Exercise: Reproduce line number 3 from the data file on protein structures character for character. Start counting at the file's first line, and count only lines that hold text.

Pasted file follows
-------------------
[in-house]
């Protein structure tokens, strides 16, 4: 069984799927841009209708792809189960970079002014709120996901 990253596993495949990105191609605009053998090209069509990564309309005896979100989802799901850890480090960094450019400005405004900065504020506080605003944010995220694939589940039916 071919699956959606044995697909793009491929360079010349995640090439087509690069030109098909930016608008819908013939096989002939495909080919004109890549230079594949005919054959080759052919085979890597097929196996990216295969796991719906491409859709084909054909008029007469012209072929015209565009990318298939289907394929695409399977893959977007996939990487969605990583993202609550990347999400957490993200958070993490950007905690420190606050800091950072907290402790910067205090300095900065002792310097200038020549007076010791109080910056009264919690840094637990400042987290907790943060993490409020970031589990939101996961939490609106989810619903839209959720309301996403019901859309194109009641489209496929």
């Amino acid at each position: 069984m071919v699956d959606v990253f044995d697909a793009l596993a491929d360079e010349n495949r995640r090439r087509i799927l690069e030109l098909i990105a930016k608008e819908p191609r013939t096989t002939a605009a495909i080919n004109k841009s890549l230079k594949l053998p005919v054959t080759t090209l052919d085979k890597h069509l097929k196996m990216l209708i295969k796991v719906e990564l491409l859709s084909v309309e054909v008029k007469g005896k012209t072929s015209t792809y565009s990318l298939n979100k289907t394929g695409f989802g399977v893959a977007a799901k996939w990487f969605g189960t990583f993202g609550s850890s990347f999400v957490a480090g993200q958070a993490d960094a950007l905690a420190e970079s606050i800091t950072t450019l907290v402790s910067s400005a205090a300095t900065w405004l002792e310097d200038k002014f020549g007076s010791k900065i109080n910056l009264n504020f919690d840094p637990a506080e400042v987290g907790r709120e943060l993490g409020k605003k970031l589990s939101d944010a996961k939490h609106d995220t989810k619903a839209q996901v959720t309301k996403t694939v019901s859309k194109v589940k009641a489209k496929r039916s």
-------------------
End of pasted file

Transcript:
């Amino acid at each position: 069984m071919v699956d959606v990253f044995d697909a793009l596993a491929d360079e010349n495949r995640r090439r087509i799927l690069e030109l098909i990105a930016k608008e819908p191609r013939t096989t002939a605009a495909i080919n004109k841009s890549l230079k594949l053998p005919v054959t080759t090209l052919d085979k890597h069509l097929k196996m990216l209708i295969k796991v719906e990564l491409l859709s084909v309309e054909v008029k007469g005896k012209t072929s015209t792809y565009s990318l298939n979100k289907t394929g695409f989802g399977v893959a977007a799901k996939w990487f969605g189960t990583f993202g609550s850890s990347f999400v957490a480090g993200q958070a993490d960094a950007l905690a420190e970079s606050i800091t950072t450019l907290v402790s910067s400005a205090a300095t900065w405004l002792e310097d200038k002014f020549g007076s010791k900065i109080n910056l009264n504020f919690d840094p637990a506080e400042v987290g907790r709120e943060l993490g409020k605003k970031l589990s939101d944010a996961k939490h609106d995220t989810k619903a839209q996901v959720t309301k996403t694939v019901s859309k194109v589940k009641a489209k496929r039916s």